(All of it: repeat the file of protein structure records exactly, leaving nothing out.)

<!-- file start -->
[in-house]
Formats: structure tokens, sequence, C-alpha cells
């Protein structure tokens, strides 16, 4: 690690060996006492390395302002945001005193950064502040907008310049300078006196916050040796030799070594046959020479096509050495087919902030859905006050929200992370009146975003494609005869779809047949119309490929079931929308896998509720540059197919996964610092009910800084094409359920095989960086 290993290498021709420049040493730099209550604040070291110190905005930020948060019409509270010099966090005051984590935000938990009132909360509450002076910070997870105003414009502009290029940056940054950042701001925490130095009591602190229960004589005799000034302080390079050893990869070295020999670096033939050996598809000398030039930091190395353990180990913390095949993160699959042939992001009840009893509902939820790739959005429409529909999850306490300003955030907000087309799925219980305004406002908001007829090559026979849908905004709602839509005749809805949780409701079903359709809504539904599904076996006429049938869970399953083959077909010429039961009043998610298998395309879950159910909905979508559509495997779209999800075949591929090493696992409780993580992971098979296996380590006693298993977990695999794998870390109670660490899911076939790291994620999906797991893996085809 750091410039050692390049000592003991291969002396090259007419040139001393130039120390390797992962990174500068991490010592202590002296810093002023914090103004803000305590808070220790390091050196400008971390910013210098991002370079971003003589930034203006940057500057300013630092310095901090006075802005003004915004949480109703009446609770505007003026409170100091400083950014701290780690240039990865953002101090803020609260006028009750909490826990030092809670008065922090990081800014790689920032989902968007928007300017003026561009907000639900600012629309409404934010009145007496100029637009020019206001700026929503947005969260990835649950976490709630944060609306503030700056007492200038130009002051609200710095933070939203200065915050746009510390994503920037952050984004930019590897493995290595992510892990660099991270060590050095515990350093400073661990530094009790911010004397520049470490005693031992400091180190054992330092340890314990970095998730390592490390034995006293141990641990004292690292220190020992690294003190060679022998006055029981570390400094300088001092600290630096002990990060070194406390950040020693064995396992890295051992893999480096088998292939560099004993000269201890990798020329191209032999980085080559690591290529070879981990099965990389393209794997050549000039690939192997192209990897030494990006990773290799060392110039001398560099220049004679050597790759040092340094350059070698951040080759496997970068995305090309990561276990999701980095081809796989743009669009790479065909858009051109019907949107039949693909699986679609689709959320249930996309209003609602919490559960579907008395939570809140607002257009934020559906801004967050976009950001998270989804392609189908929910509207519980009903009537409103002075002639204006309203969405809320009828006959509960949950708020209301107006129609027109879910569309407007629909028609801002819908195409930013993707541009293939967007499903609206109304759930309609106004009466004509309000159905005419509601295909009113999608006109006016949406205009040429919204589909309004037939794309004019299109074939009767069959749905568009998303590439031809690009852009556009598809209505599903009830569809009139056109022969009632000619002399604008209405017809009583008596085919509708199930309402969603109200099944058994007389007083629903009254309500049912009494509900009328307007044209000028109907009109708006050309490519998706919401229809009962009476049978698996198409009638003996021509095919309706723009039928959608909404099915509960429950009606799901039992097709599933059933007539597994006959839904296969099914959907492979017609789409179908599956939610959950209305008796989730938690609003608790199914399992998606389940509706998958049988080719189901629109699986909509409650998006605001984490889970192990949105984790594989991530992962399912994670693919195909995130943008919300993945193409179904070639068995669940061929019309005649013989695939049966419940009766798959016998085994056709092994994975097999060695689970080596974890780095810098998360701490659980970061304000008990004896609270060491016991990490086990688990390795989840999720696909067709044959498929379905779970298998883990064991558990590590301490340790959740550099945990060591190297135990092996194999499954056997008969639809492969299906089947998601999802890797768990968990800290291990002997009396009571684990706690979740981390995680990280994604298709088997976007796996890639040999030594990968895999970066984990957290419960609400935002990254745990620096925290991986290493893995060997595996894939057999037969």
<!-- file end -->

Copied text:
[in-house]
Formats: structure tokens, sequence, C-alpha cells
């Protein structure tokens, strides 16, 4: 690690060996006492390395302002945001005193950064502040907008310049300078006196916050040796030799070594046959020479096509050495087919902030859905006050929200992370009146975003494609005869779809047949119309490929079931929308896998509720540059197919996964610092009910800084094409359920095989960086 290993290498021709420049040493730099209550604040070291110190905005930020948060019409509270010099966090005051984590935000938990009132909360509450002076910070997870105003414009502009290029940056940054950042701001925490130095009591602190229960004589005799000034302080390079050893990869070295020999670096033939050996598809000398030039930091190395353990180990913390095949993160699959042939992001009840009893509902939820790739959005429409529909999850306490300003955030907000087309799925219980305004406002908001007829090559026979849908905004709602839509005749809805949780409701079903359709809504539904599904076996006429049938869970399953083959077909010429039961009043998610298998395309879950159910909905979508559509495997779209999800075949591929090493696992409780993580992971098979296996380590006693298993977990695999794998870390109670660490899911076939790291994620999906797991893996085809 750091410039050692390049000592003991291969002396090259007419040139001393130039120390390797992962990174500068991490010592202590002296810093002023914090103004803000305590808070220790390091050196400008971390910013210098991002370079971003003589930034203006940057500057300013630092310095901090006075802005003004915004949480109703009446609770505007003026409170100091400083950014701290780690240039990865953002101090803020609260006028009750909490826990030092809670008065922090990081800014790689920032989902968007928007300017003026561009907000639900600012629309409404934010009145007496100029637009020019206001700026929503947005969260990835649950976490709630944060609306503030700056007492200038130009002051609200710095933070939203200065915050746009510390994503920037952050984004930019590897493995290595992510892990660099991270060590050095515990350093400073661990530094009790911010004397520049470490005693031992400091180190054992330092340890314990970095998730390592490390034995006293141990641990004292690292220190020992690294003190060679022998006055029981570390400094300088001092600290630096002990990060070194406390950040020693064995396992890295051992893999480096088998292939560099004993000269201890990798020329191209032999980085080559690591290529070879981990099965990389393209794997050549000039690939192997192209990897030494990006990773290799060392110039001398560099220049004679050597790759040092340094350059070698951040080759496997970068995305090309990561276990999701980095081809796989743009669009790479065909858009051109019907949107039949693909699986679609689709959320249930996309209003609602919490559960579907008395939570809140607002257009934020559906801004967050976009950001998270989804392609189908929910509207519980009903009537409103002075002639204006309203969405809320009828006959509960949950708020209301107006129609027109879910569309407007629909028609801002819908195409930013993707541009293939967007499903609206109304759930309609106004009466004509309000159905005419509601295909009113999608006109006016949406205009040429919204589909309004037939794309004019299109074939009767069959749905568009998303590439031809690009852009556009598809209505599903009830569809009139056109022969009632000619002399604008209405017809009583008596085919509708199930309402969603109200099944058994007389007083629903009254309500049912009494509900009328307007044209000028109907009109708006050309490519998706919401229809009962009476049978698996198409009638003996021509095919309706723009039928959608909404099915509960429950009606799901039992097709599933059933007539597994006959839904296969099914959907492979017609789409179908599956939610959950209305008796989730938690609003608790199914399992998606389940509706998958049988080719189901629109699986909509409650998006605001984490889970192990949105984790594989991530992962399912994670693919195909995130943008919300993945193409179904070639068995669940061929019309005649013989695939049966419940009766798959016998085994056709092994994975097999060695689970080596974890780095810098998360701490659980970061304000008990004896609270060491016991990490086990688990390795989840999720696909067709044959498929379905779970298998883990064991558990590590301490340790959740550099945990060591190297135990092996194999499954056997008969639809492969299906089947998601999802890797768990968990800290291990002997009396009571684990706690979740981390995680990280994604298709088997976007796996890639040999030594990968895999970066984990957290419960609400935002990254745990620096925290991986290493893995060997595996894939057999037969």